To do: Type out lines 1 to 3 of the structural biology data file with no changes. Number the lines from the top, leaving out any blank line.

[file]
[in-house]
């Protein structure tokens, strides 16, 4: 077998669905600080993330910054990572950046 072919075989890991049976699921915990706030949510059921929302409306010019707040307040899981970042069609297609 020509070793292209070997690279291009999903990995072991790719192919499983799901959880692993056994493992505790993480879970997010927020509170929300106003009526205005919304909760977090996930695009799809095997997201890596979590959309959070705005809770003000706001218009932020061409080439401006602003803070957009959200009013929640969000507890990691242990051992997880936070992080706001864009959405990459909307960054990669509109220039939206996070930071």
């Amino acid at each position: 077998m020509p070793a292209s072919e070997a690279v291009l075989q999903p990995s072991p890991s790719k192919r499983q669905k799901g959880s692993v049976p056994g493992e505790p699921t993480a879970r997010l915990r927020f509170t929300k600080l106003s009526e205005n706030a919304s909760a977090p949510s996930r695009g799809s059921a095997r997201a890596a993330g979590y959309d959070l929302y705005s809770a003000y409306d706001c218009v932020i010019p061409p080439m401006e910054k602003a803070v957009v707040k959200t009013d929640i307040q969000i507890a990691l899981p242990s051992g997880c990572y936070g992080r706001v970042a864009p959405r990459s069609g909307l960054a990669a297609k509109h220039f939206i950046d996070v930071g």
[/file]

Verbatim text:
[in-house]
């Protein structure tokens, strides 16, 4: 077998669905600080993330910054990572950046 072919075989890991049976699921915990706030949510059921929302409306010019707040307040899981970042069609297609 020509070793292209070997690279291009999903990995072991790719192919499983799901959880692993056994493992505790993480879970997010927020509170929300106003009526205005919304909760977090996930695009799809095997997201890596979590959309959070705005809770003000706001218009932020061409080439401006602003803070957009959200009013929640969000507890990691242990051992997880936070992080706001864009959405990459909307960054990669509109220039939206996070930071």
């Amino acid at each position: 077998m020509p070793a292209s072919e070997a690279v291009l075989q999903p990995s072991p890991s790719k192919r499983q669905k799901g959880s692993v049976p056994g493992e505790p699921t993480a879970r997010l915990r927020f509170t929300k600080l106003s009526e205005n706030a919304s909760a977090p949510s996930r695009g799809s059921a095997r997201a890596a993330g979590y959309d959070l929302y705005s809770a003000y409306d706001c218009v932020i010019p061409p080439m401006e910054k602003a803070v957009v707040k959200t009013d929640i307040q969000i507890a990691l899981p242990s051992g997880c990572y936070g992080r706001v970042a864009p959405r990459s069609g909307l960054a990669a297609k509109h220039f939206i950046d996070v930071g």